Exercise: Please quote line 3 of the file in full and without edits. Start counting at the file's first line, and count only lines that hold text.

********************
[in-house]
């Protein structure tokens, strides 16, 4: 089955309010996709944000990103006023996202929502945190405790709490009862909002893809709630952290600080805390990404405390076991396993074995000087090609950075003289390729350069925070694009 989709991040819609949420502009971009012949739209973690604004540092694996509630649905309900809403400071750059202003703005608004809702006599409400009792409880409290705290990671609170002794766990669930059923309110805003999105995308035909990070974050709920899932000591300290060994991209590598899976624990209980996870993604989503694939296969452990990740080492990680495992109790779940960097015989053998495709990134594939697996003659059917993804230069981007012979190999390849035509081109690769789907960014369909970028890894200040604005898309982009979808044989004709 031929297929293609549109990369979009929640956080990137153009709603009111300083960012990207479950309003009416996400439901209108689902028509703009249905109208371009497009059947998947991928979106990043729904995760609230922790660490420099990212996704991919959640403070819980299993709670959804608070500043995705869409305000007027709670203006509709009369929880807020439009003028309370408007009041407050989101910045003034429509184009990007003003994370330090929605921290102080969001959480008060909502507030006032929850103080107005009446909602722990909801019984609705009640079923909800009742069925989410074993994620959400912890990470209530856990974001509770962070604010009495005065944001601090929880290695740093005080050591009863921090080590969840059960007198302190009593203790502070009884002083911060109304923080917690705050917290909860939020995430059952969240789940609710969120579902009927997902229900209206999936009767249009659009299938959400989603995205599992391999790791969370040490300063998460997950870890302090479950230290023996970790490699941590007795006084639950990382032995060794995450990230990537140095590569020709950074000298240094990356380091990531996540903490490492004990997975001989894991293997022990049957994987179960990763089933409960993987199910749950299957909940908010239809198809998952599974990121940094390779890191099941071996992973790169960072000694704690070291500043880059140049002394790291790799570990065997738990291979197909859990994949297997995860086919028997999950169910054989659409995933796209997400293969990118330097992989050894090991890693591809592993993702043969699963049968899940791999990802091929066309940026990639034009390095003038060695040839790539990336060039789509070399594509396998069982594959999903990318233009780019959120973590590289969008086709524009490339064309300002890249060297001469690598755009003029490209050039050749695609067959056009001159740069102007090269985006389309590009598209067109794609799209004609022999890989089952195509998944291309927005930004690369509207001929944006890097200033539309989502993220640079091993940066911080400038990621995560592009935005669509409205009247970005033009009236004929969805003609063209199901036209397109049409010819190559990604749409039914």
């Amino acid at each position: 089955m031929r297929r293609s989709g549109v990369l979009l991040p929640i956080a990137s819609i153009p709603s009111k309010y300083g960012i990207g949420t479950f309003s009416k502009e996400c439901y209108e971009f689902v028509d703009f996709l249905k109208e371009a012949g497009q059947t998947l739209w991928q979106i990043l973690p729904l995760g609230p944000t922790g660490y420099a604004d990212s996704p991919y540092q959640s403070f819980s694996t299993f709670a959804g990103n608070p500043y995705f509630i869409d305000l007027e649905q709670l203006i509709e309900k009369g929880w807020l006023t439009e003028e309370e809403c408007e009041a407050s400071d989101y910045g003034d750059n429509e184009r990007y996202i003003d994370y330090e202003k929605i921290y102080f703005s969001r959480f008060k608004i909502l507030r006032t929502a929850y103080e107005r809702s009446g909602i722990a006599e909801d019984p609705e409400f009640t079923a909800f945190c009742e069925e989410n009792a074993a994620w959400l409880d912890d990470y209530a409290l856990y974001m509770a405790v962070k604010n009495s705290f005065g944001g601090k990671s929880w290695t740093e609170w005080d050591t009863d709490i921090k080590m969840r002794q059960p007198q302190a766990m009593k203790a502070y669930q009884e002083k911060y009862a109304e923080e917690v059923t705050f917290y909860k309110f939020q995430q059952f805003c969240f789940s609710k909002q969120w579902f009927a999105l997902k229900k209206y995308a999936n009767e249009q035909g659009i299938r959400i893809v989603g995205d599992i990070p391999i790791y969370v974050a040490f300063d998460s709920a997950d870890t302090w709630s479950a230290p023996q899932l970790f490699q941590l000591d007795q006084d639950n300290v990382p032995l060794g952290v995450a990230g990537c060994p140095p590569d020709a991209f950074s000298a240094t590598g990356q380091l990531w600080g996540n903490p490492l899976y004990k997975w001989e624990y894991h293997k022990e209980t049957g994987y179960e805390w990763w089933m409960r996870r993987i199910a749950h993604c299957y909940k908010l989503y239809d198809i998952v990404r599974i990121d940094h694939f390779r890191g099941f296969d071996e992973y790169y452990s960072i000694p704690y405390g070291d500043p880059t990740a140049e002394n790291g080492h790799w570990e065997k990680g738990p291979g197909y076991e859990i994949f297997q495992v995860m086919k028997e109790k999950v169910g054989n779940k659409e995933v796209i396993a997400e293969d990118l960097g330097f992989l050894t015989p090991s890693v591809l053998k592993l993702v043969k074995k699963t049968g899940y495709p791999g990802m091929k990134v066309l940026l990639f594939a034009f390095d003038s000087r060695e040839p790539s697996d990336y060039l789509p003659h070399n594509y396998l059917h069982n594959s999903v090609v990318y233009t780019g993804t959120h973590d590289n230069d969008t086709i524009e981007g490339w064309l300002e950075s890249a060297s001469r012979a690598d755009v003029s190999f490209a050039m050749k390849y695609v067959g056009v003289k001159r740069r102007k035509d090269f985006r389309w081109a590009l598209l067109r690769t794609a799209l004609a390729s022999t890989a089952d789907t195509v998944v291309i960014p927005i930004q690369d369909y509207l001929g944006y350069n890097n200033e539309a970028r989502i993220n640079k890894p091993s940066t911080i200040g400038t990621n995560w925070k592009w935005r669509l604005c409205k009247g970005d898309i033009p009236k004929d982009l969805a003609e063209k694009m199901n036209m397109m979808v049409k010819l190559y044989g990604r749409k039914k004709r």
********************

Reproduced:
């Amino acid at each position: 089955m031929r297929r293609s989709g549109v990369l979009l991040p929640i956080a990137s819609i153009p709603s009111k309010y300083g960012i990207g949420t479950f309003s009416k502009e996400c439901y209108e971009f689902v028509d703009f996709l249905k109208e371009a012949g497009q059947t998947l739209w991928q979106i990043l973690p729904l995760g609230p944000t922790g660490y420099a604004d990212s996704p991919y540092q959640s403070f819980s694996t299993f709670a959804g990103n608070p500043y995705f509630i869409d305000l007027e649905q709670l203006i509709e309900k009369g929880w807020l006023t439009e003028e309370e809403c408007e009041a407050s400071d989101y910045g003034d750059n429509e184009r990007y996202i003003d994370y330090e202003k929605i921290y102080f703005s969001r959480f008060k608004i909502l507030r006032t929502a929850y103080e107005r809702s009446g909602i722990a006599e909801d019984p609705e409400f009640t079923a909800f945190c009742e069925e989410n009792a074993a994620w959400l409880d912890d990470y209530a409290l856990y974001m509770a405790v962070k604010n009495s705290f005065g944001g601090k990671s929880w290695t740093e609170w005080d050591t009863d709490i921090k080590m969840r002794q059960p007198q302190a766990m009593k203790a502070y669930q009884e002083k911060y009862a109304e923080e917690v059923t705050f917290y909860k309110f939020q995430q059952f805003c969240f789940s609710k909002q969120w579902f009927a999105l997902k229900k209206y995308a999936n009767e249009q035909g659009i299938r959400i893809v989603g995205d599992i990070p391999i790791y969370v974050a040490f300063d998460s709920a997950d870890t302090w709630s479950a230290p023996q899932l970790f490699q941590l000591d007795q006084d639950n300290v990382p032995l060794g952290v995450a990230g990537c060994p140095p590569d020709a991209f950074s000298a240094t590598g990356q380091l990531w600080g996540n903490p490492l899976y004990k997975w001989e624990y894991h293997k022990e209980t049957g994987y179960e805390w990763w089933m409960r996870r993987i199910a749950h993604c299957y909940k908010l989503y239809d198809i998952v990404r599974i990121d940094h694939f390779r890191g099941f296969d071996e992973y790169y452990s960072i000694p704690y405390g070291d500043p880059t990740a140049e002394n790291g080492h790799w570990e065997k990680g738990p291979g197909y076991e859990i994949f297997q495992v995860m086919k028997e109790k999950v169910g054989n779940k659409e995933v796209i396993a997400e293969d990118l960097g330097f992989l050894t015989p090991s890693v591809l053998k592993l993702v043969k074995k699963t049968g899940y495709p791999g990802m091929k990134v066309l940026l990639f594939a034009f390095d003038s000087r060695e040839p790539s697996d990336y060039l789509p003659h070399n594509y396998l059917h069982n594959s999903v090609v990318y233009t780019g993804t959120h973590d590289n230069d969008t086709i524009e981007g490339w064309l300002e950075s890249a060297s001469r012979a690598d755009v003029s190999f490209a050039m050749k390849y695609v067959g056009v003289k001159r740069r102007k035509d090269f985006r389309w081109a590009l598209l067109r690769t794609a799209l004609a390729s022999t890989a089952d789907t195509v998944v291309i960014p927005i930004q690369d369909y509207l001929g944006y350069n890097n200033e539309a970028r989502i993220n640079k890894p091993s940066t911080i200040g400038t990621n995560w925070k592009w935005r669509l604005c409205k009247g970005d898309i033009p009236k004929d982009l969805a003609e063209k694009m199901n036209m397109m979808v049409k010819l190559y044989g990604r749409k039914k004709r």